The commuter trains in Chicago run like radial arms from the city’s center out to the suburbs.
They pass through the rich mosaic of neighborhoods and suburbs that make Chicago everything it is or seems to be.
They pass by quiet neighborhoods, gridlocked freeways and sports stadiums that rise out of flat expanses of concrete like dark steel fortresses.
They pass by white neighborhoods and non-white neighborhoods and black neighborhoods and mixed neighborhoods.
Polish, Irish, Italian, Croatian, German, English, South Asian, Goral, Czech, Ukrainian, Swedish, Bulgarian, Puerto Rican, Palestinian, Korean, Cuban, Chinese, Indian, African and many other neighborhoods and communities too numerous to count.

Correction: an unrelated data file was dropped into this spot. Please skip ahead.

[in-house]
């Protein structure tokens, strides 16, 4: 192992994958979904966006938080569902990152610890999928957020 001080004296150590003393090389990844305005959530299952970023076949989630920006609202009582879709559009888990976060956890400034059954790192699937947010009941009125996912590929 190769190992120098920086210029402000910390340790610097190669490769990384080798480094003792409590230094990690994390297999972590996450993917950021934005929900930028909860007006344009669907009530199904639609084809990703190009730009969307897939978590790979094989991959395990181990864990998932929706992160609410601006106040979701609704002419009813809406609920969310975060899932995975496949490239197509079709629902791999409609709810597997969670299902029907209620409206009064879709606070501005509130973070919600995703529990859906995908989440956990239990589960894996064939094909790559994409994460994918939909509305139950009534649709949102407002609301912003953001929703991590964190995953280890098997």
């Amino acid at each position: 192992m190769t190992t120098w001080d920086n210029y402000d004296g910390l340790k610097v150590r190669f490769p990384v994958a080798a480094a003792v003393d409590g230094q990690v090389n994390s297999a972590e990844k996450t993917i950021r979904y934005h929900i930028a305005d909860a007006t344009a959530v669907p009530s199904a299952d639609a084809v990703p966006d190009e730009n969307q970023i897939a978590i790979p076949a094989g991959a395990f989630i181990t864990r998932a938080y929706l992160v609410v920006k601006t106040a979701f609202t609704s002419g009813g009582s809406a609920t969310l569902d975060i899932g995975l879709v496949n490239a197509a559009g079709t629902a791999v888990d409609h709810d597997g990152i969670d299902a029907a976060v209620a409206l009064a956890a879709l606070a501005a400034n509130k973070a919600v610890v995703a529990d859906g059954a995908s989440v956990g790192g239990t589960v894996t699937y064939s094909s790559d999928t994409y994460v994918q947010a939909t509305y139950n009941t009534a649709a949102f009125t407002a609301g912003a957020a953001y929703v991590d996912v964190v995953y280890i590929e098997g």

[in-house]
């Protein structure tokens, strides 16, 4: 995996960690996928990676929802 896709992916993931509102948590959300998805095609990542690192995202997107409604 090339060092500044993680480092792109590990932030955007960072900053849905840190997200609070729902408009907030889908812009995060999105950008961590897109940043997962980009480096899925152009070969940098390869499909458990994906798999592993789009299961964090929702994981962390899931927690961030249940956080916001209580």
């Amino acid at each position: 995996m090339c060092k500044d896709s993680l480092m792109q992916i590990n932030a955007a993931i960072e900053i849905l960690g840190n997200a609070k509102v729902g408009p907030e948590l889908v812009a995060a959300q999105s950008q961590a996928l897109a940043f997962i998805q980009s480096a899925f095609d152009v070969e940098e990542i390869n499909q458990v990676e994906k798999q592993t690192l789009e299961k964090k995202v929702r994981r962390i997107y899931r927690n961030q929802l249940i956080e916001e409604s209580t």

If you look out the window, you won’t be able to tell that you’re passing through all of this. You’ll see tree-lined avenues and streets with the houses all boarded up.
You’ll see Dunkin’ Donuts, mom and pop stores, tire stores, playgrounds, high schools and empty lots. ]
There are so many stories that come from riding the trains every day. So many little facets of life that come bubbling up to the surface in that claustrophobic little world between our home life and our work life. But this one has been weighing on my mind for awhile.
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